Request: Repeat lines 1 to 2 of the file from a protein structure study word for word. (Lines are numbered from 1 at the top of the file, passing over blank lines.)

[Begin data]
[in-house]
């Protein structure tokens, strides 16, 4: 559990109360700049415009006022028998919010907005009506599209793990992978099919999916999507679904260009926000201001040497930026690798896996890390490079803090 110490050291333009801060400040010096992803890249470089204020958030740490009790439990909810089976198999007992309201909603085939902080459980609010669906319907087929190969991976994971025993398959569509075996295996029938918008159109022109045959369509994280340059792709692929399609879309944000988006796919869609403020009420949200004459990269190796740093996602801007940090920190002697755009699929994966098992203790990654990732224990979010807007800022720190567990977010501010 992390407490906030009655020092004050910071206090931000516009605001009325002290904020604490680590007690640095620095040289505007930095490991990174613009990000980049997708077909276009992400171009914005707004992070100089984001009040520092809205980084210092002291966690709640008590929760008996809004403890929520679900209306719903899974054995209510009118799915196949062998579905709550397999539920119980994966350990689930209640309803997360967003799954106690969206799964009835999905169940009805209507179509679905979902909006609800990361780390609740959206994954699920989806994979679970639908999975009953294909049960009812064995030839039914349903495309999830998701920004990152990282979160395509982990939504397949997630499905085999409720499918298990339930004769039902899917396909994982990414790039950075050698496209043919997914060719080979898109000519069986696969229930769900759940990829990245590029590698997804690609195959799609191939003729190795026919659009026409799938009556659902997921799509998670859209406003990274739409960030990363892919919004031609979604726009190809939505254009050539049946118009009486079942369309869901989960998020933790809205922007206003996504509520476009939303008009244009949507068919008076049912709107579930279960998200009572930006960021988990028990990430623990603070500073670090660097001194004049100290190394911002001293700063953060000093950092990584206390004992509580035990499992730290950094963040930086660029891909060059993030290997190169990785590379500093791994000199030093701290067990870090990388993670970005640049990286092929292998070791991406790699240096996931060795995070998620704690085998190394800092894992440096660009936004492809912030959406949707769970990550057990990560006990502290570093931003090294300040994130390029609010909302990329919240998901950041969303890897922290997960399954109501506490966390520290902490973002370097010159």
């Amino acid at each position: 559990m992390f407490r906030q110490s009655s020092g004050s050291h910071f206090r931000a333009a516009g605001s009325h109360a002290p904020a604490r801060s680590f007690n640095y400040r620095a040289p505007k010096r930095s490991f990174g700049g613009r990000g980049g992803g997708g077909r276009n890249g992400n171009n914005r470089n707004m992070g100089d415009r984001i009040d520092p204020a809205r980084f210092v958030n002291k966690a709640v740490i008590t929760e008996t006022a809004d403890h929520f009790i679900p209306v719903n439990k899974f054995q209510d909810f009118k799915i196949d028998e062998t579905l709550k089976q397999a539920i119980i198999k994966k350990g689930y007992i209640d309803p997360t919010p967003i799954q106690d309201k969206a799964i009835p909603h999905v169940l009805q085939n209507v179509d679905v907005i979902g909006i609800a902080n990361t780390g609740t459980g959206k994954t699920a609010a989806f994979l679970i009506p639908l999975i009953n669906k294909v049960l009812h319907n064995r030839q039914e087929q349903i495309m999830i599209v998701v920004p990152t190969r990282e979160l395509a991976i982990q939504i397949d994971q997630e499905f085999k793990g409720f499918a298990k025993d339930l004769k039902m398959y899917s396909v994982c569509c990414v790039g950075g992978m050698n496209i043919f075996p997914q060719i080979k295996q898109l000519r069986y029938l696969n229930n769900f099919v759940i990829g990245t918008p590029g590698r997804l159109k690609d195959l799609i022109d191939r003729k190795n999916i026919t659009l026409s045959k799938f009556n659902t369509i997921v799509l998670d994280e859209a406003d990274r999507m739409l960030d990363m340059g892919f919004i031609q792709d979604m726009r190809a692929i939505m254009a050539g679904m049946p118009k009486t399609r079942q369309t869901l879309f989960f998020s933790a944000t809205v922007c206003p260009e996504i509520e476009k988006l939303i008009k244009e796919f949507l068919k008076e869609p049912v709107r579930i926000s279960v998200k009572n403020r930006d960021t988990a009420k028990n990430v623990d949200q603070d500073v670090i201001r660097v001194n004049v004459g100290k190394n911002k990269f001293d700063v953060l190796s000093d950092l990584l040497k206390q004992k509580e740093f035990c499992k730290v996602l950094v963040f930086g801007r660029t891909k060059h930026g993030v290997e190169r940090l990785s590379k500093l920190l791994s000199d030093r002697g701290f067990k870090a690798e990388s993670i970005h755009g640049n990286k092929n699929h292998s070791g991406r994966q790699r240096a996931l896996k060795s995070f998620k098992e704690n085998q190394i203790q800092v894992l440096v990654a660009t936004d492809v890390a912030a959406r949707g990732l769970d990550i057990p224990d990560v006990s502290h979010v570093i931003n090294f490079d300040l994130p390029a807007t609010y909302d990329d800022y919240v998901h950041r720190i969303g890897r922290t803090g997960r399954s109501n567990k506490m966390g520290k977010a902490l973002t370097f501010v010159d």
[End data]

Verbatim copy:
[in-house]
């Protein structure tokens, strides 16, 4: 559990109360700049415009006022028998919010907005009506599209793990992978099919999916999507679904260009926000201001040497930026690798896996890390490079803090 110490050291333009801060400040010096992803890249470089204020958030740490009790439990909810089976198999007992309201909603085939902080459980609010669906319907087929190969991976994971025993398959569509075996295996029938918008159109022109045959369509994280340059792709692929399609879309944000988006796919869609403020009420949200004459990269190796740093996602801007940090920190002697755009699929994966098992203790990654990732224990979010807007800022720190567990977010501010 992390407490906030009655020092004050910071206090931000516009605001009325002290904020604490680590007690640095620095040289505007930095490991990174613009990000980049997708077909276009992400171009914005707004992070100089984001009040520092809205980084210092002291966690709640008590929760008996809004403890929520679900209306719903899974054995209510009118799915196949062998579905709550397999539920119980994966350990689930209640309803997360967003799954106690969206799964009835999905169940009805209507179509679905979902909006609800990361780390609740959206994954699920989806994979679970639908999975009953294909049960009812064995030839039914349903495309999830998701920004990152990282979160395509982990939504397949997630499905085999409720499918298990339930004769039902899917396909994982990414790039950075050698496209043919997914060719080979898109000519069986696969229930769900759940990829990245590029590698997804690609195959799609191939003729190795026919659009026409799938009556659902997921799509998670859209406003990274739409960030990363892919919004031609979604726009190809939505254009050539049946118009009486079942369309869901989960998020933790809205922007206003996504509520476009939303008009244009949507068919008076049912709107579930279960998200009572930006960021988990028990990430623990603070500073670090660097001194004049100290190394911002001293700063953060000093950092990584206390004992509580035990499992730290950094963040930086660029891909060059993030290997190169990785590379500093791994000199030093701290067990870090990388993670970005640049990286092929292998070791991406790699240096996931060795995070998620704690085998190394800092894992440096660009936004492809912030959406949707769970990550057990990560006990502290570093931003090294300040994130390029609010909302990329919240998901950041969303890897922290997960399954109501506490966390520290902490973002370097010159």